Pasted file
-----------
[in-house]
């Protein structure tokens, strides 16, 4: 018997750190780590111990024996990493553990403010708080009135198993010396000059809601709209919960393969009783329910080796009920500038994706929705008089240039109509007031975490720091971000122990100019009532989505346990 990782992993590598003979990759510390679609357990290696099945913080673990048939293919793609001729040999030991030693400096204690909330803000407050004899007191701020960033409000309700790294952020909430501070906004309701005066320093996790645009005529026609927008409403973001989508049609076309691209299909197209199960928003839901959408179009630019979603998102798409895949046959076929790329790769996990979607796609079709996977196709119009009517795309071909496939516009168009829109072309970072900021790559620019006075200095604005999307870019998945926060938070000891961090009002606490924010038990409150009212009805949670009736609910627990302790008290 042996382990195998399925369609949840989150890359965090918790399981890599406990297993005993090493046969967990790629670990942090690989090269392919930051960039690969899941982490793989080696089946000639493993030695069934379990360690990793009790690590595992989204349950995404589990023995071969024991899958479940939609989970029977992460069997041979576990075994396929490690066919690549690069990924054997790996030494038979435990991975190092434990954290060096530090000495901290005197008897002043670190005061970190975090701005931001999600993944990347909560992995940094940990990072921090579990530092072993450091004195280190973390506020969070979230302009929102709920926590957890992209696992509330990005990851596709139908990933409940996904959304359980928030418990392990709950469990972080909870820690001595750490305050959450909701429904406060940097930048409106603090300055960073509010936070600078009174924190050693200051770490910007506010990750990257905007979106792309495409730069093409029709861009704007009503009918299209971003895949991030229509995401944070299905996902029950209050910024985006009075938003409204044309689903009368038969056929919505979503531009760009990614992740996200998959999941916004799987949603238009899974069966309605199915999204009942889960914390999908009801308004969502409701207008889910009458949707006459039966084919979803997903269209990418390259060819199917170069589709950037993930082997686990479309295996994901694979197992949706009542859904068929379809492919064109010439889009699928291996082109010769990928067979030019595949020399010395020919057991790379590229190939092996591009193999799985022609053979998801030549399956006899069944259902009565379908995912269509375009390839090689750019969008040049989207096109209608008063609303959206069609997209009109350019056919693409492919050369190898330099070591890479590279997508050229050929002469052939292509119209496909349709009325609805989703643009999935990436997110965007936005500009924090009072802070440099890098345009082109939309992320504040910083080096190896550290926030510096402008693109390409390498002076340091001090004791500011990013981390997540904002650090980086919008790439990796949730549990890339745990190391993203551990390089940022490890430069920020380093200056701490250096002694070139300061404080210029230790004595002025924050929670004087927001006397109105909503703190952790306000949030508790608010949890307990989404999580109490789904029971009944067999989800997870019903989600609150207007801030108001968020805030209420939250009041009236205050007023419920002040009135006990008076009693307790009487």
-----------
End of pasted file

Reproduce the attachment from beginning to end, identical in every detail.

[in-house]
């Protein structure tokens, strides 16, 4: 018997750190780590111990024996990493553990403010708080009135198993010396000059809601709209919960393969009783329910080796009920500038994706929705008089240039109509007031975490720091971000122990100019009532989505346990 990782992993590598003979990759510390679609357990290696099945913080673990048939293919793609001729040999030991030693400096204690909330803000407050004899007191701020960033409000309700790294952020909430501070906004309701005066320093996790645009005529026609927008409403973001989508049609076309691209299909197209199960928003839901959408179009630019979603998102798409895949046959076929790329790769996990979607796609079709996977196709119009009517795309071909496939516009168009829109072309970072900021790559620019006075200095604005999307870019998945926060938070000891961090009002606490924010038990409150009212009805949670009736609910627990302790008290 042996382990195998399925369609949840989150890359965090918790399981890599406990297993005993090493046969967990790629670990942090690989090269392919930051960039690969899941982490793989080696089946000639493993030695069934379990360690990793009790690590595992989204349950995404589990023995071969024991899958479940939609989970029977992460069997041979576990075994396929490690066919690549690069990924054997790996030494038979435990991975190092434990954290060096530090000495901290005197008897002043670190005061970190975090701005931001999600993944990347909560992995940094940990990072921090579990530092072993450091004195280190973390506020969070979230302009929102709920926590957890992209696992509330990005990851596709139908990933409940996904959304359980928030418990392990709950469990972080909870820690001595750490305050959450909701429904406060940097930048409106603090300055960073509010936070600078009174924190050693200051770490910007506010990750990257905007979106792309495409730069093409029709861009704007009503009918299209971003895949991030229509995401944070299905996902029950209050910024985006009075938003409204044309689903009368038969056929919505979503531009760009990614992740996200998959999941916004799987949603238009899974069966309605199915999204009942889960914390999908009801308004969502409701207008889910009458949707006459039966084919979803997903269209990418390259060819199917170069589709950037993930082997686990479309295996994901694979197992949706009542859904068929379809492919064109010439889009699928291996082109010769990928067979030019595949020399010395020919057991790379590229190939092996591009193999799985022609053979998801030549399956006899069944259902009565379908995912269509375009390839090689750019969008040049989207096109209608008063609303959206069609997209009109350019056919693409492919050369190898330099070591890479590279997508050229050929002469052939292509119209496909349709009325609805989703643009999935990436997110965007936005500009924090009072802070440099890098345009082109939309992320504040910083080096190896550290926030510096402008693109390409390498002076340091001090004791500011990013981390997540904002650090980086919008790439990796949730549990890339745990190391993203551990390089940022490890430069920020380093200056701490250096002694070139300061404080210029230790004595002025924050929670004087927001006397109105909503703190952790306000949030508790608010949890307990989404999580109490789904029971009944067999989800997870019903989600609150207007801030108001968020805030209420939250009041009236205050007023419920002040009135006990008076009693307790009487």